York Region group hand sews masks to help the fight against COVID-19

Volunteers supply frontline workers with more than 50,000 hand-sewn protective masks

Enid Reyes-Martin sewing a reusable mask in her home.
Enid Reyes-Martin sews a reusable face mask in her York Region home. COURTESY ENID REYES-MARTIN

Enid Reyes-Martin had been sewing for many years, after learning from her mother as a teenager and sewing clothes for her own daughter. 

So when she saw a callout on Facebook for volunteers to sew face masks for frontline workers, it all made sense. Already an active member of her community, it gave Reyes-Martin  a way to help during the COVID-19 pandemic.

“I took my machine out of the basement and just started going at it,” she said in an interview.

Reyes-Martin is one of hundreds of volunteers working with WE Care York Region in response to the shortage of masks for frontline workers that emerged at the beginning of the COVID-19 pandemic. The group originally started on Facebook and was operated by two York Region residents, Shanta Sundarason and Gabriela Conceicao.

Watch: WE Care volunteers in action

Video by; Sian Brunton

[WE Care] isn’t something that I just started out of a whim. It’s something that I’ve done for many years,” said Sundarason, who now runs the group. “I’m always looking for different ways to help the community and the world at large based on what the needs are at that time.”

WE Care sews thousands of masks

In the last 10 months, more than 300 volunteers have sewn over 50,000 pieces of personal protective equipment — scrub caps, headbands, masks and more — for frontline workers, shelters, seniors and Indigenous communities.

Businesses and facilities in need fill out a request form for orders of multiple hand-sewn masks, scrub caps, headbands, and scrub bags on the group’s website. Sundarson then organizes and distributes different roles to volunteers. They’re split into three different groups: drivers, sewers, and donors who provide materials.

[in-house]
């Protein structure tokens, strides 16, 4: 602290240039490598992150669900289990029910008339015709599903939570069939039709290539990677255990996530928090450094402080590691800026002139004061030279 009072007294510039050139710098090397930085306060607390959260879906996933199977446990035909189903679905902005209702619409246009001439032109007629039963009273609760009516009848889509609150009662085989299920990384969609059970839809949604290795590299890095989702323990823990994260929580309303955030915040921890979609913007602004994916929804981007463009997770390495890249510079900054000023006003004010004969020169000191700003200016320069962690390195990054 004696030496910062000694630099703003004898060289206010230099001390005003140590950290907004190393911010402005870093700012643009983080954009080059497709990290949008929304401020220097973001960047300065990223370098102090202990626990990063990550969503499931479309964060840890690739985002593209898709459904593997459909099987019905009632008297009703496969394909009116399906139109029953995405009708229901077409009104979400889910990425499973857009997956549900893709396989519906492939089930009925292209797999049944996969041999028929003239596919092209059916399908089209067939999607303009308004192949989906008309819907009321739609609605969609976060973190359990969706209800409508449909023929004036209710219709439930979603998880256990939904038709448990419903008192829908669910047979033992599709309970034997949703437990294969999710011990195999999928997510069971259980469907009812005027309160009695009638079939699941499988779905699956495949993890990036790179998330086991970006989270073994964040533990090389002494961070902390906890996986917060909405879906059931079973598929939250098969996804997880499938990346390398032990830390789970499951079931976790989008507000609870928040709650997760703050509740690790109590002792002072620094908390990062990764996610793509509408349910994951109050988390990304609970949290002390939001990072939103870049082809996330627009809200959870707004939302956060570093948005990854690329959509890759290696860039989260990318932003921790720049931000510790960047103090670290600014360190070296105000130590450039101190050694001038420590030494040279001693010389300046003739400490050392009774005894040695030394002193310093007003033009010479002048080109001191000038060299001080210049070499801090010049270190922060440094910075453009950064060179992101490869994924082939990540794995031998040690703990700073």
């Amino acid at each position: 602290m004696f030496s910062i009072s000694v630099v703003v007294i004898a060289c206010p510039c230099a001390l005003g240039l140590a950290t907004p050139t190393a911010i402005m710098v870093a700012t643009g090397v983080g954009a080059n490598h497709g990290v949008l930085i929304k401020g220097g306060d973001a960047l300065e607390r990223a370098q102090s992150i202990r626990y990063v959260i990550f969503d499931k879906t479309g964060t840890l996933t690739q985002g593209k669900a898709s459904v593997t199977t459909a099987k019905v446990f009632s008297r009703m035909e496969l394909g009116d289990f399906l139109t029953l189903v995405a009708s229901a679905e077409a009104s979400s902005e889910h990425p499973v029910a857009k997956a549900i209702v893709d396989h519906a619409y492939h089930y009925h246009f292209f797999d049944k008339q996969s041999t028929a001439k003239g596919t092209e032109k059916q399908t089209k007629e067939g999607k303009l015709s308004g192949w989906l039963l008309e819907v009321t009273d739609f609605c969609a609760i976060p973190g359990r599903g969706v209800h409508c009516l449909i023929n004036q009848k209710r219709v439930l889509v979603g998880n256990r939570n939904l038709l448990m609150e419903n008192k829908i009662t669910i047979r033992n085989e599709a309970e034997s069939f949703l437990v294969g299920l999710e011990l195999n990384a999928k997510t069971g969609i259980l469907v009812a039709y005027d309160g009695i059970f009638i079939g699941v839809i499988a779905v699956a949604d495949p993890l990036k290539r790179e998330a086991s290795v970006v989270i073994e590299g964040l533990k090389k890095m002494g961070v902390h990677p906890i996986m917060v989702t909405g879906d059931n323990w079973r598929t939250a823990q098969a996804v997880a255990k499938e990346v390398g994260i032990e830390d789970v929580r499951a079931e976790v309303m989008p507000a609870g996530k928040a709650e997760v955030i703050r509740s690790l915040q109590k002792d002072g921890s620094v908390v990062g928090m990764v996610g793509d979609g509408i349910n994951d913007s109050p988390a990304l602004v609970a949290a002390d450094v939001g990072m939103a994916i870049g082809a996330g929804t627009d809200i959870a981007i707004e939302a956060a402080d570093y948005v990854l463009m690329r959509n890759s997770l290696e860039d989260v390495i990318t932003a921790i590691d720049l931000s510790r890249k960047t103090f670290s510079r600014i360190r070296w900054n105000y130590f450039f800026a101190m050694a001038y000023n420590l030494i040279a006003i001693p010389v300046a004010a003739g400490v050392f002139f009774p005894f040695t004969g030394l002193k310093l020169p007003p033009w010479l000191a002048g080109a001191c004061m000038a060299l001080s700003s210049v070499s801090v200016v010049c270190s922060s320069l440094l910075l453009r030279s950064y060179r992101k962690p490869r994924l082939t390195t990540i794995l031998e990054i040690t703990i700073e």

“[Shanta] will come back to the group and say, ‘Hey, guys, we need 50 head caps for a hospital. How quickly can we get them?’ and then we will just get to it,” Reyes-Martin said. 

These finished masks sewn by WE Care volunteers are ready to be sent out to those in need. PHOTO COURTESY OF ENID REYES-MARTIN

The sewers drop the finished orders on Sundnarson’s porch and she prepares them to be picked up and delivered.

I sort through them just to make sure that they’re all quality tracked. I then sanitize them, they have to be left out, kept sterile, and not touched for seven days,” she said. 

Anyone can volunteer

Not all volunteers have to be skilled sewers. Peggy Cheng dragged out her sewing machine to help after it had been sitting untouched for 20 years.

“I learned a bit from the school and that’s it,” she said. 

As the PPE shortage eased last fall, the group turned its attention to other causes affecting the community.

[Around] September, there was not as much need for masks. So some of us kind of switched gears,” Reyes-Martin said. “The objective of the group is not just to focus on one particular project, but to help the community in whatever way we can.”

The Fill a Purse for a Sister campaign is another example of one of how the We Care York Region group works to lend support to those in the community. The Newmarket-based campaign involves donating used purses with female essentials inside to shelters across the Greater Toronto Area. 

People can volunteer to be a part of WE care York Region by visiting the group’s Facebook page.

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Posted: Apr 11 2021 5:27 pm
Filed under: Community COVID-19 News